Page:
Whether or not you approve of the medicinal or recreational use of marijuana, the federal government has exercised its right under the Supremacy Clause of the U.S. Constitution to usurp state laws with regards to the criminalization of marijuana.  But should the federal government be allowed to access these registries that contain personal medical information purely on a fishing expedition in hopes of finding out whether or not a crime has been committed?

Even the privacy assured under HIPAA laws (Health Insurance Portability and Accountability Act) do not necessarily apply when it comes to the federal government.  On January 4, 2016, the Department of Health and Human Services modified its Privacy Rule to expressly permit certain covered entities to disclose to the National Instant Criminal Background Check System (NICS) the identities of those individuals who, for mental health reasons, already are prohibited by Federal law from having a firearm.

It is therefore not too much of a stretch to believe that the HIPAA Privacy Rule will once again be modified to allow the sharing of medical marijuana registries with federal agencies.

We turned to U.S. Law Shield of Colorado Independent Program Attorney Doug Richards for his take on how this may impact the people of the Centennial State. Here is what he had to say:

“Colorado has been on the forefront of legalizing marijuana in the United States. What was once a substance available illegally only on the black market, later became legal when the law was changed to make medical marijuana available. To legally purchase medical marijuana, you were issued what has become known as a ‘Red Card.’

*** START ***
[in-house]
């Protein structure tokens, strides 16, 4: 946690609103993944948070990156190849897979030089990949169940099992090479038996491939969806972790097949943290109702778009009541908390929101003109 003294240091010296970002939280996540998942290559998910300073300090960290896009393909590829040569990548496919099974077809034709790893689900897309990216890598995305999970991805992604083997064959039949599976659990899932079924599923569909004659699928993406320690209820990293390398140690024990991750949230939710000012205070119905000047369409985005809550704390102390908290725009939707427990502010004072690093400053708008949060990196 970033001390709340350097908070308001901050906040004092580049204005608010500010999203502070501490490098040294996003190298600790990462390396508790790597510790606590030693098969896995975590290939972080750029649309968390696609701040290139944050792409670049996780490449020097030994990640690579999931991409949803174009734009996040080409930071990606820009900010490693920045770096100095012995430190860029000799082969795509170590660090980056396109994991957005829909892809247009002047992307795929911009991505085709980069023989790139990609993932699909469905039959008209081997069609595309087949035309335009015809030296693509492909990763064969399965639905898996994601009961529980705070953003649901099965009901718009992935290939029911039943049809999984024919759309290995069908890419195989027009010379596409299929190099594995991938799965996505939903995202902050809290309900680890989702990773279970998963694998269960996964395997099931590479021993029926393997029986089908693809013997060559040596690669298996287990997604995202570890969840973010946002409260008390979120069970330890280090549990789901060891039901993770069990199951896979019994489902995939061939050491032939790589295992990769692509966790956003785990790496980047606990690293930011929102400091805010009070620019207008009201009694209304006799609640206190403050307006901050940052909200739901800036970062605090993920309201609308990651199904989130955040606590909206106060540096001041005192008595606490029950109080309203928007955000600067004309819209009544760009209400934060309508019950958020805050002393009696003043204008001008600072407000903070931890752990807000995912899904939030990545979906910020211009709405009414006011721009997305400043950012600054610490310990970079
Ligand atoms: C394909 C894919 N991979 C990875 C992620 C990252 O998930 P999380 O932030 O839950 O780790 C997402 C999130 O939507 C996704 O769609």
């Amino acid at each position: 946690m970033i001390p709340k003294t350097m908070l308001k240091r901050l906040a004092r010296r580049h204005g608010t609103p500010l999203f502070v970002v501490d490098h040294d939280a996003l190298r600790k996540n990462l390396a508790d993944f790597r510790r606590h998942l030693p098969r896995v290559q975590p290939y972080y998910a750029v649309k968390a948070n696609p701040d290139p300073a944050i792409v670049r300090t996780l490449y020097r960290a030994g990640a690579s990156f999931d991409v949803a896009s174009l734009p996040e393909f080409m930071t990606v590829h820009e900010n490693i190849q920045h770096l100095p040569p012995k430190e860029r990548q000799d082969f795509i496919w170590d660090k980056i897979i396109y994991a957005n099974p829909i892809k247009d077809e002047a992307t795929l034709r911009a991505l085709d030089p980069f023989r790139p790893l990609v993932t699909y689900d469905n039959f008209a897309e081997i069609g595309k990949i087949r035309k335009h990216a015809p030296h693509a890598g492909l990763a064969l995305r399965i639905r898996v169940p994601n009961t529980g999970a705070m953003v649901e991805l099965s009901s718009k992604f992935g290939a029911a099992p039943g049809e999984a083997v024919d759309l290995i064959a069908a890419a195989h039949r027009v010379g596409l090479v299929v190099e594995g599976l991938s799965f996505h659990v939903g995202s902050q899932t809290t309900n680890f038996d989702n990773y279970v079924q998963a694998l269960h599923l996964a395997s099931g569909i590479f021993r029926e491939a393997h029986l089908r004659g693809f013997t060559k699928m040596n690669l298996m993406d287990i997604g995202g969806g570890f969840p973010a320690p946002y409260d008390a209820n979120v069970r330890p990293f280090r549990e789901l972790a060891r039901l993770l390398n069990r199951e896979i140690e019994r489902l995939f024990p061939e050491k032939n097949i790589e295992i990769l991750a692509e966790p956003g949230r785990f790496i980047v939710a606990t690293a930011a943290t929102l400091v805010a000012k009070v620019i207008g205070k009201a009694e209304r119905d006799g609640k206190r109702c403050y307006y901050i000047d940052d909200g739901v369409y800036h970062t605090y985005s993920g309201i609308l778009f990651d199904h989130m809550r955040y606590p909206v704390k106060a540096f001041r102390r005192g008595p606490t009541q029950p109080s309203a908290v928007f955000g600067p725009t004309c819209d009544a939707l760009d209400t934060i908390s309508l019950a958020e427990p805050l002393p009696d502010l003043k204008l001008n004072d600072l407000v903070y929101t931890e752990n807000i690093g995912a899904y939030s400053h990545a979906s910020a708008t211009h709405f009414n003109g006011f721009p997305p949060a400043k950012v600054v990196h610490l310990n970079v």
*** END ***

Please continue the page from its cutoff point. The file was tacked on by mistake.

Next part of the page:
“Today, however, the law is more expansive and permits recreational sales of marijuana to anyone 21 years of age or older, similar to alcohol sales.

“While the state marijuana laws in Colorado have changed, the Federal laws have not and still list marijuana as a controlled substance. Therefore, marijuana is still banned under federal law.

“The effect of this federal prohibition extends beyond whether you can lawfully possess marijuana, but to many other aspects of our lives. The changes to ATF Form 4473 question 11(e), for example, reflect the current conflict between state and federal law, and leave firearms owners in an uncomfortable position.

“If you have a Red Card, what should you do when confronted with this question when purchasing a gun?

“The only clear answer I can provide is that you should never lie on question 11(e). When I was a federal prosecutor, I used false answers on this form as a basis for criminal charges. The consequences for providing false information are significant.

“However, your facts are unique to your particular circumstance. If you have questions about this form, your circumstance, and how it affects your 2nd Amendment Rights, it is critical that you consult with an attorney before signing ATF Form 4473.”

We at U.S. Law Shield will continue to monitor this matter to see how the federal government interprets and enforces the change to Form 4473 after the new forms are introduced.— by Michael Wisdom, Senior Contributing Editor, Texas & U.S. Law Shield Blog